Insider Attacks Don't Threaten U.S. Strategy, Allen Says
The top allied commander in Afghanistan said insider attacks by Afghans against U.S. and coalition troops won’t disrupt strategy and won’t require pulling back troops.
“My initial belief is we should not pull back in our contact with the Afghans,” U.S. Marine General John Allen told reporters today by satellite from Kabul. “We perhaps need to be more watchful.”
Insider killings of Western troops by Afghan forces and other allied Afghans have raised questions about a U.S. strategy that depends on training and developing the Afghan army and police so that coalition combat troops can leave by the end of 2014.
There have been 40 insider killings so far this year, including 10 in the past three weeks, compared with 35 in all of 2011, according to the International Security Assistance Force in Afghanistan, which Allen heads.
“We are working that issue very hard with our Afghan partners and it’s a top priority for me,” Allen said.
The general indicated he doesn’t agree with an assertion by the Afghan government that spy agencies from other countries were behind most of the attacks.
“I’m looking forward to Afghanistan providing us with the intelligence that permits them to come to that conclusion,” Allen said. U.S. officials have attributed most of the episodes to personal grievances and stress on Afghan forces.
About 25 percent of the attacks stem from Taliban insurgents who infiltrate and impersonate Afghan forces or who coerce Afghan soldiers to turn against the coalition, Allen said.
The rest may stem from “animosity which may have grown between the individual shooter and our forces in general, or a particular grievance,” he said.
Asked why there has been a rash of attacks in recent weeks, with 10 so far this month, Allen cited influences including personal grievances, stress from an increased tempo of operations and the daily pressure of having to fight while fasting for the Muslim holiday of Ramadan.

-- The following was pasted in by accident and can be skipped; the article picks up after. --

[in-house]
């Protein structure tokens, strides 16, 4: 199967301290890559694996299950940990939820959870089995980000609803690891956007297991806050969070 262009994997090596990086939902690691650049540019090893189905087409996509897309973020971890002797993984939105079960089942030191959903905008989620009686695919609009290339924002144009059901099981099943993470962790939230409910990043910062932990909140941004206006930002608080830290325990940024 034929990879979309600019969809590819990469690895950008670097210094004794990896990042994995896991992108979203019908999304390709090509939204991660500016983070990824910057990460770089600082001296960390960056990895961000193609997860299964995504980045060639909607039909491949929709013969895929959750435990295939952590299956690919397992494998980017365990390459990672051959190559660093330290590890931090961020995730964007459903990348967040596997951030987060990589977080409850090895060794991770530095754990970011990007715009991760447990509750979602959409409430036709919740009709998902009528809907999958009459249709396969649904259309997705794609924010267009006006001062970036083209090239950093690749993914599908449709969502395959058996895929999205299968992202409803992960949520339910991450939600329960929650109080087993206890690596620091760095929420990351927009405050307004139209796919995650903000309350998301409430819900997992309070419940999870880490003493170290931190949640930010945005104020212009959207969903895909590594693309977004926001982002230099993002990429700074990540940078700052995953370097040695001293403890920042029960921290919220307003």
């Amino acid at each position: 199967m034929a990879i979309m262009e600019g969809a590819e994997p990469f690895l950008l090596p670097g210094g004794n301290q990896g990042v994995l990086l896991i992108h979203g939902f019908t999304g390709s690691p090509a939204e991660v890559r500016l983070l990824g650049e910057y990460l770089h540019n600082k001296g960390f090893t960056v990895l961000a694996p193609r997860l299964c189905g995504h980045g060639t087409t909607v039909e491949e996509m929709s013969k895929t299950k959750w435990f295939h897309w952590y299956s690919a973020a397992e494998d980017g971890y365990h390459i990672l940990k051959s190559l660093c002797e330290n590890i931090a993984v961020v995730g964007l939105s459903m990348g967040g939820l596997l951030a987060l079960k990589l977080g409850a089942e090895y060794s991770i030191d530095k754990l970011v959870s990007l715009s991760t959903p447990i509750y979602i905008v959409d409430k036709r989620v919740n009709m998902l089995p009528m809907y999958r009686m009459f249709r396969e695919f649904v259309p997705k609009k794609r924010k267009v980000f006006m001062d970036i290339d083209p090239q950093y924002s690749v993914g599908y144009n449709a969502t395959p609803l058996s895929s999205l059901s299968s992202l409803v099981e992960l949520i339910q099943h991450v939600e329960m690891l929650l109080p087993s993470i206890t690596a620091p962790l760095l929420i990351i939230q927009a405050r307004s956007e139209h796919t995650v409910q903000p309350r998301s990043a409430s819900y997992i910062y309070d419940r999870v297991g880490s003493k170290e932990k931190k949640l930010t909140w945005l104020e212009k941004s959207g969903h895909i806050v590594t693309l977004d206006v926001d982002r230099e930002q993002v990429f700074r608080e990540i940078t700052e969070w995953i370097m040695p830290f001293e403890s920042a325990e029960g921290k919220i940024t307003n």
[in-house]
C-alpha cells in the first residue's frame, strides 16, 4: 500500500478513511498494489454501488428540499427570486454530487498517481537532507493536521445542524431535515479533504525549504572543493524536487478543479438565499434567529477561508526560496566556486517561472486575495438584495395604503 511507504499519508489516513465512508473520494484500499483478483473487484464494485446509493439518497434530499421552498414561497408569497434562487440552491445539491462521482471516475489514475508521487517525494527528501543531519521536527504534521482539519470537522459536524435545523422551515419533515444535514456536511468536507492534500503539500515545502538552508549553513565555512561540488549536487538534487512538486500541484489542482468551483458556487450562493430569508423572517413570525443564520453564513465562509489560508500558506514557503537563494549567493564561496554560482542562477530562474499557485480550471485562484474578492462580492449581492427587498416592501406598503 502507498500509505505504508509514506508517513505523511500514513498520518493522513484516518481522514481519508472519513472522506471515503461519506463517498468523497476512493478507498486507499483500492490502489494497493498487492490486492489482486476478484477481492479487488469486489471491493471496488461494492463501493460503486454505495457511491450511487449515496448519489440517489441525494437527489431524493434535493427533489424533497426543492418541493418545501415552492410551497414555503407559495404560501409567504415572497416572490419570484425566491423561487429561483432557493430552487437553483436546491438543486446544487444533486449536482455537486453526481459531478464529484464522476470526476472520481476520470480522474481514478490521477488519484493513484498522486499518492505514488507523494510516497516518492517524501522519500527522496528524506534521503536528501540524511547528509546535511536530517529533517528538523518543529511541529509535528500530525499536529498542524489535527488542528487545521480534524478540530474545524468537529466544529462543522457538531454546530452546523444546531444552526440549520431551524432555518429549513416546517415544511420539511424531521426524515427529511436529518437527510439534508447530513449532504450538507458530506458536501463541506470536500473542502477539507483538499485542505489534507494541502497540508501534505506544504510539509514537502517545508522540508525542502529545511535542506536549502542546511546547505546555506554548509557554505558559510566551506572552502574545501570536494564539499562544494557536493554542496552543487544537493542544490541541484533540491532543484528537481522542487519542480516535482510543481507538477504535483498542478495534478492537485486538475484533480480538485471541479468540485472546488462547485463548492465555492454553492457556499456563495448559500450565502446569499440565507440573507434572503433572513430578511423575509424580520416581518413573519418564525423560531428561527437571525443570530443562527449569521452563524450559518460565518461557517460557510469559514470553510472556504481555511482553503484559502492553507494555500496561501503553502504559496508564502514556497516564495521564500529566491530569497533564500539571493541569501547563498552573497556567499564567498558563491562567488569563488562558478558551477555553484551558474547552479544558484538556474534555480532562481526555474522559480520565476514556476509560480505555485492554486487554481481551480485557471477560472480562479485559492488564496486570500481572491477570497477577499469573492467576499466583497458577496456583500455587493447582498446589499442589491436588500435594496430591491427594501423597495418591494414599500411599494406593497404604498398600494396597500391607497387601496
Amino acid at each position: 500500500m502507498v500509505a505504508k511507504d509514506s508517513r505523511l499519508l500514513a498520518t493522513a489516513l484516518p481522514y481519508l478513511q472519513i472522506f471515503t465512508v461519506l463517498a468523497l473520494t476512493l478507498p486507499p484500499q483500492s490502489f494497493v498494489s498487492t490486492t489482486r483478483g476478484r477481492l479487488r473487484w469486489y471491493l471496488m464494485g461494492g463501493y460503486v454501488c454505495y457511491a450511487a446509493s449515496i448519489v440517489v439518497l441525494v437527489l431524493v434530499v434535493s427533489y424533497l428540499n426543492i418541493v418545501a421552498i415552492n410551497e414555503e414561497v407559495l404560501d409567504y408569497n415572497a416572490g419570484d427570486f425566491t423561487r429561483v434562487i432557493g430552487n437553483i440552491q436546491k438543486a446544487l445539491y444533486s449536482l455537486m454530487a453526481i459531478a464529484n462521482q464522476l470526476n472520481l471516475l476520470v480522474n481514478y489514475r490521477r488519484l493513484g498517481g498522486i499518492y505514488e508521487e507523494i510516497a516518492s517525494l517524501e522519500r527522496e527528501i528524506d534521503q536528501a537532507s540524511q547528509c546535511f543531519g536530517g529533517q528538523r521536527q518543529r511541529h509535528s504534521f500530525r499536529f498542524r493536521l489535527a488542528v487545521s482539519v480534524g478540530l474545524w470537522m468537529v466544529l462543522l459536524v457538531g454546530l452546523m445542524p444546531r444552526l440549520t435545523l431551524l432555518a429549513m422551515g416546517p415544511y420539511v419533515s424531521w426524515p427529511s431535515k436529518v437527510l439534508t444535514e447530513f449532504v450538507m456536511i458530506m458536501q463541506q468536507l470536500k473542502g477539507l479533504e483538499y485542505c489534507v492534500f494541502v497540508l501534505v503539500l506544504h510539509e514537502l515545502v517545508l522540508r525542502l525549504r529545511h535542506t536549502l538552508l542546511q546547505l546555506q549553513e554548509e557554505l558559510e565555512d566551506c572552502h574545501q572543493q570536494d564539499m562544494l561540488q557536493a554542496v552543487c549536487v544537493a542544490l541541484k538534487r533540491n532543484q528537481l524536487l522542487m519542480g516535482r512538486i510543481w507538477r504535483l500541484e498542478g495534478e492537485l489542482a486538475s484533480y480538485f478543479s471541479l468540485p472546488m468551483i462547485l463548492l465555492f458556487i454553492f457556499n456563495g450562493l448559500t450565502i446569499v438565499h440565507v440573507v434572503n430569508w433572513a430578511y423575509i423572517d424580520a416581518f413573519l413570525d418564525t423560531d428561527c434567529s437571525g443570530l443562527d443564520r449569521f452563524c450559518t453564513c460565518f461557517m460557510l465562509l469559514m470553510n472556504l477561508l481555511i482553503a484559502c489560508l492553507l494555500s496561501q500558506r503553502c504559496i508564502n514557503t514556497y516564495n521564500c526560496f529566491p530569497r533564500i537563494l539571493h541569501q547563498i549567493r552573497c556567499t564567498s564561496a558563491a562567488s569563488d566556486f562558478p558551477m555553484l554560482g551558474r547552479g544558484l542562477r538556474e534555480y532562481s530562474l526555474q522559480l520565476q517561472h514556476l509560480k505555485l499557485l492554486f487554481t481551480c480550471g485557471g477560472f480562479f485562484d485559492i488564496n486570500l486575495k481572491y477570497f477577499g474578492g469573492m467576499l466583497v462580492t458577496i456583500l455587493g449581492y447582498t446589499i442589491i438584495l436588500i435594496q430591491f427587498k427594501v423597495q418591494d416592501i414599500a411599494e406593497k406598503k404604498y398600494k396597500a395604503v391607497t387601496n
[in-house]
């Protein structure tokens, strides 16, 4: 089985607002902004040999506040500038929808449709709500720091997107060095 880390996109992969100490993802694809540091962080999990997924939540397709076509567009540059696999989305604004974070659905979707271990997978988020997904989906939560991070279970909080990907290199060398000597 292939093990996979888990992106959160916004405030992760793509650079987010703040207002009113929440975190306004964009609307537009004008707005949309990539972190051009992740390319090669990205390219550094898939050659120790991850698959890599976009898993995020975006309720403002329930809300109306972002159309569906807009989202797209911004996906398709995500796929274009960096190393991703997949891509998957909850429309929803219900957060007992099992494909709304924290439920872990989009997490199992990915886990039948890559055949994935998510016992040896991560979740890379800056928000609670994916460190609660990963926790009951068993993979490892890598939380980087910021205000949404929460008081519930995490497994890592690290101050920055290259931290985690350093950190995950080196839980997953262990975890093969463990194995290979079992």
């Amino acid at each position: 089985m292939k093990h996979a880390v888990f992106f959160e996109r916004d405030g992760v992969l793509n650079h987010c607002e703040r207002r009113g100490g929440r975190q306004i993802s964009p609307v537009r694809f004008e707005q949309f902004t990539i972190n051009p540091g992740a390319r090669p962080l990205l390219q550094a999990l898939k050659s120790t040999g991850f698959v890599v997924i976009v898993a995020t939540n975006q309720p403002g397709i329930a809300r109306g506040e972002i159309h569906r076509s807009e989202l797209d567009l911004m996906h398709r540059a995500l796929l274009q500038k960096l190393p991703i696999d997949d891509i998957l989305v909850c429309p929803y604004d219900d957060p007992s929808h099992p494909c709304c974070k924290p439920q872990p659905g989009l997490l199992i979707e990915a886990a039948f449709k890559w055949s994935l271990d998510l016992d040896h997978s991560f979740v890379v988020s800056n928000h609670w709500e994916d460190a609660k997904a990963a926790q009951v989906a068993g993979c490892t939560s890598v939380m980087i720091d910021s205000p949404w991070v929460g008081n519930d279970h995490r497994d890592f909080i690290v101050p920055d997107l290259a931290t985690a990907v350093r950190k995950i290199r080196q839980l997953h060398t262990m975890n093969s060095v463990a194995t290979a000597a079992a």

Representative Peter King, chairman of the House Homeland Security Committee, sent a letter this week to James Clapper, the director of national intelligence, requesting a “counterintelligence survey” of Afghan security forces to address the likelihood of “serious vetting problems,” including Taliban infiltration.
Allen’s assessment that most attacks aren’t Taliban- generated suggests improved vetting of Afghan soldiers may not solve the problem.
The attacks and new precautions aimed at preventing them “are creating distrust right at a time when the U.S. needs to work more closely with Afghans,” Kenneth Katzman, an Afghanistan specialist at the Congressional Research Service in Washington, said in an interview this week.
Allen said he will redouble his efforts to work more cooperatively with Afghan forces.
“The closer the relationship, the more secure, ultimately, our troops will be,” he said.
With 28 months left before U.S. and allied combat forces are set to withdraw, Allen said Afghan security forces are “very close” to reaching their maximum strength of 352,000 troops, a goal set for Oct. 1.
The transition to Afghan-led security in the war-torn country will take time, and the Afghan forces won’t be fully equipped until the end of 2013, he said.
When coalition forces leave in 2014, Afghanistan will enter a “decade of transformation” marked by “lots of challenges still,” he said.
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